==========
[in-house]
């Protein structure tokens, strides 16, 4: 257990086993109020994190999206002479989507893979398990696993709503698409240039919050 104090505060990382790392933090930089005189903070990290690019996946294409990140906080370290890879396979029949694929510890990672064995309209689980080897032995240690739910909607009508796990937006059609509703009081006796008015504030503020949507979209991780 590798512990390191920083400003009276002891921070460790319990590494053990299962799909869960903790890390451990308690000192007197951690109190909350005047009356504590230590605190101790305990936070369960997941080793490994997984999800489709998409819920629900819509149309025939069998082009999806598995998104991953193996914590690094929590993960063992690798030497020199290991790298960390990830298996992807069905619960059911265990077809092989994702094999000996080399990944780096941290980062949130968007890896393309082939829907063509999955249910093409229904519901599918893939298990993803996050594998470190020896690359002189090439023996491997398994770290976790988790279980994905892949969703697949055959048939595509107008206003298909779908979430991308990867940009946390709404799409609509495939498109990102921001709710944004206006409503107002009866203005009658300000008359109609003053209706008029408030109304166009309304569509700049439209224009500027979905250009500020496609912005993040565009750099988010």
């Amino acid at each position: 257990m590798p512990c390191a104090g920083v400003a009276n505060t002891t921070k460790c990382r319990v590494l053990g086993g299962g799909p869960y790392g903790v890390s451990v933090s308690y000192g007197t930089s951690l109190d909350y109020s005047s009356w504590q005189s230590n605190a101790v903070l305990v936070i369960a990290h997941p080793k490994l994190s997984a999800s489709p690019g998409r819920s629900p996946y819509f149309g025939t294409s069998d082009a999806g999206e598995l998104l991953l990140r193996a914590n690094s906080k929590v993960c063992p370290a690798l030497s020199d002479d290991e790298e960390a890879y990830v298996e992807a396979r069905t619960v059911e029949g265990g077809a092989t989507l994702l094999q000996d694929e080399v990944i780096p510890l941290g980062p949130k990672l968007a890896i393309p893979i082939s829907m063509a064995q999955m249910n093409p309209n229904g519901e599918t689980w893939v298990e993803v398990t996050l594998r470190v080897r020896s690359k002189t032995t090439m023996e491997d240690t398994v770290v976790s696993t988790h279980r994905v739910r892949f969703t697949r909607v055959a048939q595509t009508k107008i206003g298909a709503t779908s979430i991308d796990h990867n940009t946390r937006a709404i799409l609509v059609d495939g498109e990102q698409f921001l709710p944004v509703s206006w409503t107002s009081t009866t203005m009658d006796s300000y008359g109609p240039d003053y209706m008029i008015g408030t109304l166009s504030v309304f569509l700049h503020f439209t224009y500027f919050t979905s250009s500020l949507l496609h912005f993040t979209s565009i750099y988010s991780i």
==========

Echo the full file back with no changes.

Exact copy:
[in-house]
């Protein structure tokens, strides 16, 4: 257990086993109020994190999206002479989507893979398990696993709503698409240039919050 104090505060990382790392933090930089005189903070990290690019996946294409990140906080370290890879396979029949694929510890990672064995309209689980080897032995240690739910909607009508796990937006059609509703009081006796008015504030503020949507979209991780 590798512990390191920083400003009276002891921070460790319990590494053990299962799909869960903790890390451990308690000192007197951690109190909350005047009356504590230590605190101790305990936070369960997941080793490994997984999800489709998409819920629900819509149309025939069998082009999806598995998104991953193996914590690094929590993960063992690798030497020199290991790298960390990830298996992807069905619960059911265990077809092989994702094999000996080399990944780096941290980062949130968007890896393309082939829907063509999955249910093409229904519901599918893939298990993803996050594998470190020896690359002189090439023996491997398994770290976790988790279980994905892949969703697949055959048939595509107008206003298909779908979430991308990867940009946390709404799409609509495939498109990102921001709710944004206006409503107002009866203005009658300000008359109609003053209706008029408030109304166009309304569509700049439209224009500027979905250009500020496609912005993040565009750099988010």
């Amino acid at each position: 257990m590798p512990c390191a104090g920083v400003a009276n505060t002891t921070k460790c990382r319990v590494l053990g086993g299962g799909p869960y790392g903790v890390s451990v933090s308690y000192g007197t930089s951690l109190d909350y109020s005047s009356w504590q005189s230590n605190a101790v903070l305990v936070i369960a990290h997941p080793k490994l994190s997984a999800s489709p690019g998409r819920s629900p996946y819509f149309g025939t294409s069998d082009a999806g999206e598995l998104l991953l990140r193996a914590n690094s906080k929590v993960c063992p370290a690798l030497s020199d002479d290991e790298e960390a890879y990830v298996e992807a396979r069905t619960v059911e029949g265990g077809a092989t989507l994702l094999q000996d694929e080399v990944i780096p510890l941290g980062p949130k990672l968007a890896i393309p893979i082939s829907m063509a064995q999955m249910n093409p309209n229904g519901e599918t689980w893939v298990e993803v398990t996050l594998r470190v080897r020896s690359k002189t032995t090439m023996e491997d240690t398994v770290v976790s696993t988790h279980r994905v739910r892949f969703t697949r909607v055959a048939q595509t009508k107008i206003g298909a709503t779908s979430i991308d796990h990867n940009t946390r937006a709404i799409l609509v059609d495939g498109e990102q698409f921001l709710p944004v509703s206006w409503t107002s009081t009866t203005m009658d006796s300000y008359g109609p240039d003053y209706m008029i008015g408030t109304l166009s504030v309304f569509l700049h503020f439209t224009y500027f919050t979905s250009s500020l949507l496609h912005f993040t979209s565009i750099y988010s991780i």